Revelation (Part 03): Prologue and Epilogue
Revelation’s purpose, as we’ve discussed, is primarily to reveal Jesus, God’s anointed rescuer. Verse 3 of the prologue offers blessing to the one who hears/reads this book, but that blessing is very much associated with the book’s purpose. It is to those who read “and keep what is written in it” who are blessed. The blessing comes from the understanding of the revelation of Jesus through this age that necessarily winds through the sin environment of this world while Christ gathers those of faith for his kingdom. We who have believed and are part of that kingdom must not allow the world in which we live to overwhelm us in our pursuit for and with God. We must remain faithful, and as we do we gain the verse 3 blessing. That verse also urges to be faithful “because the time is near!” The time being near means the time is at hand—now! The need for faithfulness is now. The threats and persecutions and tribulations occur now, and amid that, keeping faith is necessary.
Throughout the prologue descriptions are given for God, for the Spirit, and for Jesus. These descriptions are also associated with the book’s purpose and are meant to give confidence to the believers who must keep faithful. In verse 4, God is called the “One who is, who was, and who is coming.” God orchestrated everything from the beginning. He superintends it all throughout history. He is the one who will conclude it all. That statement is meant to comfort those who may feel awash in a world in which evil seems to rack up its triumphs. No, God says, evil exists, but God’s purpose and control coordinates his plan throughout, and we may rest in that.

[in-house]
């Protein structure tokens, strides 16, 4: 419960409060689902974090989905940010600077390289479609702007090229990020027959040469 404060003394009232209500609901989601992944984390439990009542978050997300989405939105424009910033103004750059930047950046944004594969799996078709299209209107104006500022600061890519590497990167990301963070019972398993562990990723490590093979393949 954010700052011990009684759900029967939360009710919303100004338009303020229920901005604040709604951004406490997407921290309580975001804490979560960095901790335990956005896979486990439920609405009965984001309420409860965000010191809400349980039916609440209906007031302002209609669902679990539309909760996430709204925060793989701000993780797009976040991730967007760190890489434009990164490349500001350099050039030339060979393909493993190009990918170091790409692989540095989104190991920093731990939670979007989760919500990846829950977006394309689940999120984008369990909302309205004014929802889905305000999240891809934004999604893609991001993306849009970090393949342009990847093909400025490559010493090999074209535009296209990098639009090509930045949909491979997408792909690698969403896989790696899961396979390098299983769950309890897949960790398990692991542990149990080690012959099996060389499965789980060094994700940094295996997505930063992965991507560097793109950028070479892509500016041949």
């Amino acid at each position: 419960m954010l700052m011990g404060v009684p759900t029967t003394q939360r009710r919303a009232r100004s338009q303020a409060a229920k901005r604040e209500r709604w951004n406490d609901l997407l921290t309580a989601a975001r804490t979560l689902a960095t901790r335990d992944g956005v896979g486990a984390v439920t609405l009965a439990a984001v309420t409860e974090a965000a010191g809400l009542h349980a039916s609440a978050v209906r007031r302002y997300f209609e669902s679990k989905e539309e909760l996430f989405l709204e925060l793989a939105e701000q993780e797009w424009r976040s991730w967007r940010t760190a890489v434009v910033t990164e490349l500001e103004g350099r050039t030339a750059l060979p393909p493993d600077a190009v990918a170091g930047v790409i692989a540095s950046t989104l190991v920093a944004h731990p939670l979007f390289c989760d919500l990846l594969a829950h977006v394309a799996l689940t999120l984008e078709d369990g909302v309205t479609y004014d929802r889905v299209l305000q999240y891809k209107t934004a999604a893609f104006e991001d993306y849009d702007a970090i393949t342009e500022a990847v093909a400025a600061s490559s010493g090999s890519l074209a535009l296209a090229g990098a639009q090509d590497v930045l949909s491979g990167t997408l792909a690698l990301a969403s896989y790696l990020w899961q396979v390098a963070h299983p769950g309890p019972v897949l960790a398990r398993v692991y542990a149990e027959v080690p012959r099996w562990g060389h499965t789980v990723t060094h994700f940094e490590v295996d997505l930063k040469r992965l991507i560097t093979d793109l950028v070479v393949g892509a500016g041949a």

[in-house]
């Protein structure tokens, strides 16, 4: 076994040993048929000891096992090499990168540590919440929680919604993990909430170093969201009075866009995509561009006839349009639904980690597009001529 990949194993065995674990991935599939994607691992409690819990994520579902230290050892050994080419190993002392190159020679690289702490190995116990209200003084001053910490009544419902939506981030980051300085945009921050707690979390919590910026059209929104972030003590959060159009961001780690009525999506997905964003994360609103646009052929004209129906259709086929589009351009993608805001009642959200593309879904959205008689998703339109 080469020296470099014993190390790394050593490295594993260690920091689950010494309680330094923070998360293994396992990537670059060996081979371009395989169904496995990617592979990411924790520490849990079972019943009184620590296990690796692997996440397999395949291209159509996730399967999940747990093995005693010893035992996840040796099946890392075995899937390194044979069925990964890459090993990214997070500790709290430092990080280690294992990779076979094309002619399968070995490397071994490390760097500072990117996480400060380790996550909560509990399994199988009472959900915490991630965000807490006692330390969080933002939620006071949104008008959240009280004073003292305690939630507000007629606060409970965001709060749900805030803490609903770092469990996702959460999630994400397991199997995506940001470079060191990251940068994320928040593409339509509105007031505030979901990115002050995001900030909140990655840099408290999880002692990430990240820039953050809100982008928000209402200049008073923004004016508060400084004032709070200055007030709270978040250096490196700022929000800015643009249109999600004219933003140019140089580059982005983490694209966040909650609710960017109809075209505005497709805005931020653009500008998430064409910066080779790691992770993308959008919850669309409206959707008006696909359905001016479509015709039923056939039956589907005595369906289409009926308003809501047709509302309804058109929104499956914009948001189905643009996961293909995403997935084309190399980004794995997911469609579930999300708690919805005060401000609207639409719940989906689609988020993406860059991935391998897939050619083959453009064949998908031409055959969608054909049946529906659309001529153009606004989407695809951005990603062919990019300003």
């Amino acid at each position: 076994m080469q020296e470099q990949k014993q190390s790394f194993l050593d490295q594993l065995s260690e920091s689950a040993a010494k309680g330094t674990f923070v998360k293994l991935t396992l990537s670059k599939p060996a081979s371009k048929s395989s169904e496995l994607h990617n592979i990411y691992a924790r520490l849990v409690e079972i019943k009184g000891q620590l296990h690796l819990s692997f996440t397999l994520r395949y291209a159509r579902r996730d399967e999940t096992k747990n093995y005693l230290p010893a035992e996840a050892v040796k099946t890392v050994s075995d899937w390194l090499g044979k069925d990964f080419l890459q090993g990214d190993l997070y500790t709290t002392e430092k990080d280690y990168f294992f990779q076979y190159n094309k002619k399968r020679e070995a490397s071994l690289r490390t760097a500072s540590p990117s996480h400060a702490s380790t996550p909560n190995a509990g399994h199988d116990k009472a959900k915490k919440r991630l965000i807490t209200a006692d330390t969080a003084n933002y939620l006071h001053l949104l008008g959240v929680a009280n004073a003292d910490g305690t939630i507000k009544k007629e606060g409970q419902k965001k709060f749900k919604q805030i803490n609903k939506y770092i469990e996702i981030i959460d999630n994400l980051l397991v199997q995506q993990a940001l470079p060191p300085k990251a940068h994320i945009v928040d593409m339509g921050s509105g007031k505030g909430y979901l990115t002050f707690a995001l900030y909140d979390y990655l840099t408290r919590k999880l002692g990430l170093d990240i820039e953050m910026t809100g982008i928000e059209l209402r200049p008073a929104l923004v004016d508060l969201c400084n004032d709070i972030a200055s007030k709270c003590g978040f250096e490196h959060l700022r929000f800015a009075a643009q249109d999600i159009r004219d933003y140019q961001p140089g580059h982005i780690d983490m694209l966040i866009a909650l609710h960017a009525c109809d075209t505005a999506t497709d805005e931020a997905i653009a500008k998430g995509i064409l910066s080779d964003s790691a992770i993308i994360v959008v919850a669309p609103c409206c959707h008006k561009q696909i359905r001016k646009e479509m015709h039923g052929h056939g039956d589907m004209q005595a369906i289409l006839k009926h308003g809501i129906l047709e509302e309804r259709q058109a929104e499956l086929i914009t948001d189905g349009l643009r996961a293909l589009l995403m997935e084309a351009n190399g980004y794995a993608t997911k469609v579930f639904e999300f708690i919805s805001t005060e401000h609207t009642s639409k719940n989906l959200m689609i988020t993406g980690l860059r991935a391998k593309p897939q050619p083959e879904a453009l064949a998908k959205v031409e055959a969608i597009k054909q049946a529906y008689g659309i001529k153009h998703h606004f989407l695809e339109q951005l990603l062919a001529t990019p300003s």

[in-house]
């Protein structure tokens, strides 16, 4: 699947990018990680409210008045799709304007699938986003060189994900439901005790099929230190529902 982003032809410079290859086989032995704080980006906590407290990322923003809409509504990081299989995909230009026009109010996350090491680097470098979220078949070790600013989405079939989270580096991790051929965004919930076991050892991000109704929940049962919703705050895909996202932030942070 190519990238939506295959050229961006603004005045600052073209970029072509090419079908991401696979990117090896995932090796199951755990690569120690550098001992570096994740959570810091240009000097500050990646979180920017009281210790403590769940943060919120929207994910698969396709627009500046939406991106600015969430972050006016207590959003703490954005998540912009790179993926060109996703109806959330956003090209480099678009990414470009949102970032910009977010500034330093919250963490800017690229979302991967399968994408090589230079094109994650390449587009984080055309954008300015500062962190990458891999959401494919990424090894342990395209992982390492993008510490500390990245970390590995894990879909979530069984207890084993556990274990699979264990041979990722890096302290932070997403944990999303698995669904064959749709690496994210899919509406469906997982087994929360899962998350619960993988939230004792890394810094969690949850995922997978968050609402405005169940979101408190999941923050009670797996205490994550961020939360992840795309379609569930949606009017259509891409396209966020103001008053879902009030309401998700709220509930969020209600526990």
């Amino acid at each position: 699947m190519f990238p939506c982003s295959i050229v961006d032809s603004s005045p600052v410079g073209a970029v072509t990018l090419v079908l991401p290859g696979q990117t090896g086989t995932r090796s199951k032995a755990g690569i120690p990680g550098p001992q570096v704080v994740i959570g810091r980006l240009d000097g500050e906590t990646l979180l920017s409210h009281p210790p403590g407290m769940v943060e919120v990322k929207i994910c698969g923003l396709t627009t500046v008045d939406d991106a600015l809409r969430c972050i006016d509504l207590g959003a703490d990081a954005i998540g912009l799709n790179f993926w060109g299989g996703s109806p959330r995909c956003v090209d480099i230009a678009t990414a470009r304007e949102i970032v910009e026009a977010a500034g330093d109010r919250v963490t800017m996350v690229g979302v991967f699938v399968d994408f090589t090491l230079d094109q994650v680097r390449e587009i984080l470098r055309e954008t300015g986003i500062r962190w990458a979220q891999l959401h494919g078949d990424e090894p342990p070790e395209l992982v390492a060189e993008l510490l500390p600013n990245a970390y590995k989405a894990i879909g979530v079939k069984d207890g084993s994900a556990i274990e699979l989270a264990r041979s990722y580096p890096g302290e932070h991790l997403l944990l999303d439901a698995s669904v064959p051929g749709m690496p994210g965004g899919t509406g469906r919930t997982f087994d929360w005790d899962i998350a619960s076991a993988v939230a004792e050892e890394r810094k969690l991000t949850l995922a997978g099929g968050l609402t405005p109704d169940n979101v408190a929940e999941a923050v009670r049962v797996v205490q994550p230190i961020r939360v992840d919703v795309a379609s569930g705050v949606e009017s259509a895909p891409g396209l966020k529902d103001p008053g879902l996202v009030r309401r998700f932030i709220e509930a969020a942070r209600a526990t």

The same verse calls the Holy Spirit the seven Spirits (or sevenfold Spirit) before the throne. That number seven intends to convey completeness, giving us the same confidence in the complete controlling Spirit as we got when we just read of God’s overarching control. Verse 5 goes on with the same theme to give us confidence in our Christ. He is the “faithful witness” as we must also be. He is the “firstborn from the dead” as we have been born again in following him. And he is the “ruler of the kings of the earth.” No one holds authority over him. He rules—he controls—all.
But notice also that it is not simply a self-serving ruling and control and faithfulness. Jesus, we are told, did and is those things because he loves us in setting us free (5b), and he did it to make us a kingdom and priests to his God and Father (6).
Continued words of encouragement are given as we are assured that his glory and dominion are forever and ever and that his coming is certain. In his coming, though, a previous hint is reinforced (as it will be more and more throughout the book). His coming will be both a blessing and a curse—blessing to those who by faith accept him as Lord and curse to those who do not. This is the intentional, specific dividing line for all humanity. Those who love him will rejoice at his coming; those who love self will mourn. God told us of that blessing/cursing dichotomy back in Genesis 12:3 as the blessing and curse was explained to Abraham. We read of the withholding of blessing in Zechariah 14:17 as well as the mourning felt in Zechariah 12:10.
The prologue finishes with Jesus speaking (I think) as he sums up the confident control by claiming a title of God. This could as easily be regarded as God, the Three-in-One, speaking here, claiming again his OT title of Alpha and Omega (start and end – Isaiah 44:6) – the one who is, who was, and who is coming, the Almighty!
To balance this framework begun here in the prologue, we need to jump all the way to the end of the book now and look at the epilogue. We will find that the epilogue contains most of the elements in the prologue, balancing the thought and giving greater assurance of both the purpose for the book and the actual confidence we may have in God because of it. The epilogue begins in 22:6 and runs to the end.